o Do I have the money to purchase the level of services my book may need? Depending upon your ability and resources, your book may need more or less investment. If you are a poor writer, you can purchase Ghost writing assistance or a book doctor. If you
are a mediocre writer or writing a first book, you can purchase a line editor. If you are more advanced, then copy editing will suffice. Whenever you need services other than those provided in your initial package, they will cost you more. If your writing is excellent, you may qualify for awards that get you more services and/or more attention. Some of these are free. If you have some talent and can start with $3000. you should be able to complete and market your book in 3-6 months. Then you will see some sales. If you can spend more, then by all means do. Just be aware that with assisted publishing, it’s all about money. That’s very up front.
4. Am I free and savvy enough to market my new book? Unless you have ways, and means other than what are normally available to most first-time authors, you will be marketing your own book. And marketing takes hours, weeks, months. Marketing takes sharing your passion online and in person, and hoping someone else shares it with you. You will not have time for writing. If you have a follow-up book, your next book will have to wait. You will be too busy to write books. You will write tweets, blogs, emails, letters. You will speak at book signings that you set up. You will interview on local channels and in little venues that become available through word of mouth. All this takes time. If you have a full time job, then marketing will suffer. So will book sales. Unless you have a patron (and I have never seen one or heard of any in our day and age), then you will have to come up with the money to take a year off or stay up every night until 2AM. You will also have to learn and read about social media. Get ready for an education. But it can be done!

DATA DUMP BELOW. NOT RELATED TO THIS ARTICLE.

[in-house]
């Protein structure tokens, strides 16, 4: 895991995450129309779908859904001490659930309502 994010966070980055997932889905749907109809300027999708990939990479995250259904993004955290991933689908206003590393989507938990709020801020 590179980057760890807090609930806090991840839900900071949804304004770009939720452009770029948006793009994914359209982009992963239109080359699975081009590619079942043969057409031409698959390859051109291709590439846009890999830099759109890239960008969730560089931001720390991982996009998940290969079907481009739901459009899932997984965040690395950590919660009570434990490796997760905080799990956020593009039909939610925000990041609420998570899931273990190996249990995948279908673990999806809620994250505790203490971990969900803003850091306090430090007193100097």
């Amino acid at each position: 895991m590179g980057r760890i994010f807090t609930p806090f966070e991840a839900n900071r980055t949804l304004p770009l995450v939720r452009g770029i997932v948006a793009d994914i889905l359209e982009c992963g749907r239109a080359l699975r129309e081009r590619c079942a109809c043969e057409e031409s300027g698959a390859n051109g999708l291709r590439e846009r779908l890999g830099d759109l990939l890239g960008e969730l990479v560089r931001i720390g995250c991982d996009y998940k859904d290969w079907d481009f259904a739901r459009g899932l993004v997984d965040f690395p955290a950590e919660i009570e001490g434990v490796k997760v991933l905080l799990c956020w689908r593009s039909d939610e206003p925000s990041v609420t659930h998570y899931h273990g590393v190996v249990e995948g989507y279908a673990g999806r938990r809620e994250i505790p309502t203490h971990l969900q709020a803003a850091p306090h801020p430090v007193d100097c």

5. Is what I have to say worth all this? Many people want to write, but the desire is self-centered. It’s about them not their readers. Relevant authors care about their readers and write to be read. They have something to offer. They have a message that can make your life better. If you do too, then you’re one more answer closer to writing it. But is your message worth the publishing phase? If so, then you should get started on
that outline, proposal, book, and push through as far as you can. Don’t give up and don’t be discouraged. If it’s of man, it will not amount to anything, but if it’s of God, no one will be able to thwart it.
I wrote this tongue-in-cheek, not to discourage you, but to help you realistically count the cost. Ask yourself these five questions, then do what you have the confidence to do.